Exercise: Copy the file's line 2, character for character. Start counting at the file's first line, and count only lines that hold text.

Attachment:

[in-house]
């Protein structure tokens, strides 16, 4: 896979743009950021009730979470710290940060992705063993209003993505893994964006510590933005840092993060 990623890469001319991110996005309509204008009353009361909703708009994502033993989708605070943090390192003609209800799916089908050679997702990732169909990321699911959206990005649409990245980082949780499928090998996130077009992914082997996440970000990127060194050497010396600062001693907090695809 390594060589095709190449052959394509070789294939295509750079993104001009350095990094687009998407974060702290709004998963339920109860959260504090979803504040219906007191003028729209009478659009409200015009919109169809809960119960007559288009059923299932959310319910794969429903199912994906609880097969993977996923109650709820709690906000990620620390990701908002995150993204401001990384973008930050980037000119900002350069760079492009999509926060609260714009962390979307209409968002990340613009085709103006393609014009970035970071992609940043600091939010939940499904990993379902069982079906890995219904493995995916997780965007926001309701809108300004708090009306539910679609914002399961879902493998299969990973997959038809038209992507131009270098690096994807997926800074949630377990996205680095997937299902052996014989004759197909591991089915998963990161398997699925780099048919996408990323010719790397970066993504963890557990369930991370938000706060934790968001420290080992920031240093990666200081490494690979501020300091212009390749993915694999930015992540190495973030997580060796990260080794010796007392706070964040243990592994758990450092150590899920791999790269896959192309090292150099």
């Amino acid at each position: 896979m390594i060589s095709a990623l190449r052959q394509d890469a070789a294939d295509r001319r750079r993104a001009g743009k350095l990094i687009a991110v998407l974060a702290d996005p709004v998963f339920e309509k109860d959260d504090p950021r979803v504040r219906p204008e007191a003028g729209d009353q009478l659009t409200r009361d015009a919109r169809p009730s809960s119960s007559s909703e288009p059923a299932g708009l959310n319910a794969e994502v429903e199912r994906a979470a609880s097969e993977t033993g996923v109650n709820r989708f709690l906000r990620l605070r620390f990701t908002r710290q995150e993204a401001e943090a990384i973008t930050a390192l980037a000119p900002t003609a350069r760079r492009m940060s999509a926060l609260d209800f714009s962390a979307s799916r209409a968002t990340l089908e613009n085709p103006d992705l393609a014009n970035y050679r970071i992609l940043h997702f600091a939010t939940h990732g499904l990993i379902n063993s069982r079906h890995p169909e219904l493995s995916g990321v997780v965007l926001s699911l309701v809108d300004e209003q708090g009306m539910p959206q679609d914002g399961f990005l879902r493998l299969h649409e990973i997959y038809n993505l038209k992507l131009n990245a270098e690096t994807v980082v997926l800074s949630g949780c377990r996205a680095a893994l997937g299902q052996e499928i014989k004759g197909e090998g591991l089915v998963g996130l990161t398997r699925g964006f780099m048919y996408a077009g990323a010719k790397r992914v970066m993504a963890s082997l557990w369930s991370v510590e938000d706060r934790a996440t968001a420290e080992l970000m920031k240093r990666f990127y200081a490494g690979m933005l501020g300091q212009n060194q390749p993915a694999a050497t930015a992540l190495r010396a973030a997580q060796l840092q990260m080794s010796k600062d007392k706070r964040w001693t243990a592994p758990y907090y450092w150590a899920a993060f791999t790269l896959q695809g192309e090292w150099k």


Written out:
């Protein structure tokens, strides 16, 4: 896979743009950021009730979470710290940060992705063993209003993505893994964006510590933005840092993060 990623890469001319991110996005309509204008009353009361909703708009994502033993989708605070943090390192003609209800799916089908050679997702990732169909990321699911959206990005649409990245980082949780499928090998996130077009992914082997996440970000990127060194050497010396600062001693907090695809 390594060589095709190449052959394509070789294939295509750079993104001009350095990094687009998407974060702290709004998963339920109860959260504090979803504040219906007191003028729209009478659009409200015009919109169809809960119960007559288009059923299932959310319910794969429903199912994906609880097969993977996923109650709820709690906000990620620390990701908002995150993204401001990384973008930050980037000119900002350069760079492009999509926060609260714009962390979307209409968002990340613009085709103006393609014009970035970071992609940043600091939010939940499904990993379902069982079906890995219904493995995916997780965007926001309701809108300004708090009306539910679609914002399961879902493998299969990973997959038809038209992507131009270098690096994807997926800074949630377990996205680095997937299902052996014989004759197909591991089915998963990161398997699925780099048919996408990323010719790397970066993504963890557990369930991370938000706060934790968001420290080992920031240093990666200081490494690979501020300091212009390749993915694999930015992540190495973030997580060796990260080794010796007392706070964040243990592994758990450092150590899920791999790269896959192309090292150099």